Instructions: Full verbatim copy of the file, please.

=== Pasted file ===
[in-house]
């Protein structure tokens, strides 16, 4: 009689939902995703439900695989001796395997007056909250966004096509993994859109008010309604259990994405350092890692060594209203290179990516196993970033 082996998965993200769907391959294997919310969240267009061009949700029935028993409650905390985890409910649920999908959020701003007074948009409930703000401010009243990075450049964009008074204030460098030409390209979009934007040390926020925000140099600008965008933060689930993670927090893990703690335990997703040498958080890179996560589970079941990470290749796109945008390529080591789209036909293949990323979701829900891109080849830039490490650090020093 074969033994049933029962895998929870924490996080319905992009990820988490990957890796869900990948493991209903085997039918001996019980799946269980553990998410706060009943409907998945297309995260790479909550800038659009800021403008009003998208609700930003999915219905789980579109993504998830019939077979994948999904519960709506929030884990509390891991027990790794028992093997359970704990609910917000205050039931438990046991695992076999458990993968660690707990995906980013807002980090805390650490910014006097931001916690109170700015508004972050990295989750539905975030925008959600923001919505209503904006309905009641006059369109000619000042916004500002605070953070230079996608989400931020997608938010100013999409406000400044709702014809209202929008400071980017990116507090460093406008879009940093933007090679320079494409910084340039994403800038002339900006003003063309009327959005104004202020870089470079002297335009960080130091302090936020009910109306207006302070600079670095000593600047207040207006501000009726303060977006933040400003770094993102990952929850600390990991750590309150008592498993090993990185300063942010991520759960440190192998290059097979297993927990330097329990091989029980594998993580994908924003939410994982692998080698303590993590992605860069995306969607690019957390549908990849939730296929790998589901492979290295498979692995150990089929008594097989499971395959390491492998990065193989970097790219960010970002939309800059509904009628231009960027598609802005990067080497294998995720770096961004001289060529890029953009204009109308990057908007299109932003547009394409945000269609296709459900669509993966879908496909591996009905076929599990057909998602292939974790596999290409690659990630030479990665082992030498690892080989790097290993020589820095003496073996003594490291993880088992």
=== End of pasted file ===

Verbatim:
[in-house]
């Protein structure tokens, strides 16, 4: 009689939902995703439900695989001796395997007056909250966004096509993994859109008010309604259990994405350092890692060594209203290179990516196993970033 082996998965993200769907391959294997919310969240267009061009949700029935028993409650905390985890409910649920999908959020701003007074948009409930703000401010009243990075450049964009008074204030460098030409390209979009934007040390926020925000140099600008965008933060689930993670927090893990703690335990997703040498958080890179996560589970079941990470290749796109945008390529080591789209036909293949990323979701829900891109080849830039490490650090020093 074969033994049933029962895998929870924490996080319905992009990820988490990957890796869900990948493991209903085997039918001996019980799946269980553990998410706060009943409907998945297309995260790479909550800038659009800021403008009003998208609700930003999915219905789980579109993504998830019939077979994948999904519960709506929030884990509390891991027990790794028992093997359970704990609910917000205050039931438990046991695992076999458990993968660690707990995906980013807002980090805390650490910014006097931001916690109170700015508004972050990295989750539905975030925008959600923001919505209503904006309905009641006059369109000619000042916004500002605070953070230079996608989400931020997608938010100013999409406000400044709702014809209202929008400071980017990116507090460093406008879009940093933007090679320079494409910084340039994403800038002339900006003003063309009327959005104004202020870089470079002297335009960080130091302090936020009910109306207006302070600079670095000593600047207040207006501000009726303060977006933040400003770094993102990952929850600390990991750590309150008592498993090993990185300063942010991520759960440190192998290059097979297993927990330097329990091989029980594998993580994908924003939410994982692998080698303590993590992605860069995306969607690019957390549908990849939730296929790998589901492979290295498979692995150990089929008594097989499971395959390491492998990065193989970097790219960010970002939309800059509904009628231009960027598609802005990067080497294998995720770096961004001289060529890029953009204009109308990057908007299109932003547009394409945000269609296709459900669509993966879908496909591996009905076929599990057909998602292939974790596999290409690659990630030479990665082992030498690892080989790097290993020589820095003496073996003594490291993880088992």